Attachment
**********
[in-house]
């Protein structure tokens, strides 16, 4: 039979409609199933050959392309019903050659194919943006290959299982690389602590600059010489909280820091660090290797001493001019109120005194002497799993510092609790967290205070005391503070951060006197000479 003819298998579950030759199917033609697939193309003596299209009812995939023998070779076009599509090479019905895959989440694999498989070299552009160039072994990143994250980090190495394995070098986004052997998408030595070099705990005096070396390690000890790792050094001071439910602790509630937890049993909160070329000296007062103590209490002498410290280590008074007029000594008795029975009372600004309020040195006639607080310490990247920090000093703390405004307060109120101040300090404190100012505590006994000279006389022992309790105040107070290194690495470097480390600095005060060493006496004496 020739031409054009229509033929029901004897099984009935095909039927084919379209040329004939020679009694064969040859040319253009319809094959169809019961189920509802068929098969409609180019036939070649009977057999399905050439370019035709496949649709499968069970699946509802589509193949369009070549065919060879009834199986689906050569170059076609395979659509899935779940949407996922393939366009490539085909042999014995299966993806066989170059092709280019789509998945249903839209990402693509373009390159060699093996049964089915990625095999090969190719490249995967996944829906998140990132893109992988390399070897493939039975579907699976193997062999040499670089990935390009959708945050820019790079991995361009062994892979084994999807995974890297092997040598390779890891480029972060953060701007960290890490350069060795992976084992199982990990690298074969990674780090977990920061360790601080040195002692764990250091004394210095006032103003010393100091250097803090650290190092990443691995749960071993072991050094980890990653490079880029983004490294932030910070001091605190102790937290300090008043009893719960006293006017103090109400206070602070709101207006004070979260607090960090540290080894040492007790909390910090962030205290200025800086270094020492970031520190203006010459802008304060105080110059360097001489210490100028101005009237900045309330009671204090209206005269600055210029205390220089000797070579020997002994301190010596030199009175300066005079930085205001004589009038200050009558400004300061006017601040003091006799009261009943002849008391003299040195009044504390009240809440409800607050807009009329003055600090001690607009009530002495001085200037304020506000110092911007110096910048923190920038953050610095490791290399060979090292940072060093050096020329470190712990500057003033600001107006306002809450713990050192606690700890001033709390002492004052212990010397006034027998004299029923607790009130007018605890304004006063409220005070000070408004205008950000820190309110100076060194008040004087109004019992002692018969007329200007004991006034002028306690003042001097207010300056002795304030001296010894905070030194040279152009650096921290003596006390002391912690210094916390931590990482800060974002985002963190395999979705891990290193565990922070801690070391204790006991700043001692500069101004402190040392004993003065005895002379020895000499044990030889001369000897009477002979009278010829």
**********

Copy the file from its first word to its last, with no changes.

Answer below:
[in-house]
């Protein structure tokens, strides 16, 4: 039979409609199933050959392309019903050659194919943006290959299982690389602590600059010489909280820091660090290797001493001019109120005194002497799993510092609790967290205070005391503070951060006197000479 003819298998579950030759199917033609697939193309003596299209009812995939023998070779076009599509090479019905895959989440694999498989070299552009160039072994990143994250980090190495394995070098986004052997998408030595070099705990005096070396390690000890790792050094001071439910602790509630937890049993909160070329000296007062103590209490002498410290280590008074007029000594008795029975009372600004309020040195006639607080310490990247920090000093703390405004307060109120101040300090404190100012505590006994000279006389022992309790105040107070290194690495470097480390600095005060060493006496004496 020739031409054009229509033929029901004897099984009935095909039927084919379209040329004939020679009694064969040859040319253009319809094959169809019961189920509802068929098969409609180019036939070649009977057999399905050439370019035709496949649709499968069970699946509802589509193949369009070549065919060879009834199986689906050569170059076609395979659509899935779940949407996922393939366009490539085909042999014995299966993806066989170059092709280019789509998945249903839209990402693509373009390159060699093996049964089915990625095999090969190719490249995967996944829906998140990132893109992988390399070897493939039975579907699976193997062999040499670089990935390009959708945050820019790079991995361009062994892979084994999807995974890297092997040598390779890891480029972060953060701007960290890490350069060795992976084992199982990990690298074969990674780090977990920061360790601080040195002692764990250091004394210095006032103003010393100091250097803090650290190092990443691995749960071993072991050094980890990653490079880029983004490294932030910070001091605190102790937290300090008043009893719960006293006017103090109400206070602070709101207006004070979260607090960090540290080894040492007790909390910090962030205290200025800086270094020492970031520190203006010459802008304060105080110059360097001489210490100028101005009237900045309330009671204090209206005269600055210029205390220089000797070579020997002994301190010596030199009175300066005079930085205001004589009038200050009558400004300061006017601040003091006799009261009943002849008391003299040195009044504390009240809440409800607050807009009329003055600090001690607009009530002495001085200037304020506000110092911007110096910048923190920038953050610095490791290399060979090292940072060093050096020329470190712990500057003033600001107006306002809450713990050192606690700890001033709390002492004052212990010397006034027998004299029923607790009130007018605890304004006063409220005070000070408004205008950000820190309110100076060194008040004087109004019992002692018969007329200007004991006034002028306690003042001097207010300056002795304030001296010894905070030194040279152009650096921290003596006390002391912690210094916390931590990482800060974002985002963190395999979705891990290193565990922070801690070391204790006991700043001692500069101004402190040392004993003065005895002379020895000499044990030889001369000897009477002979009278010829």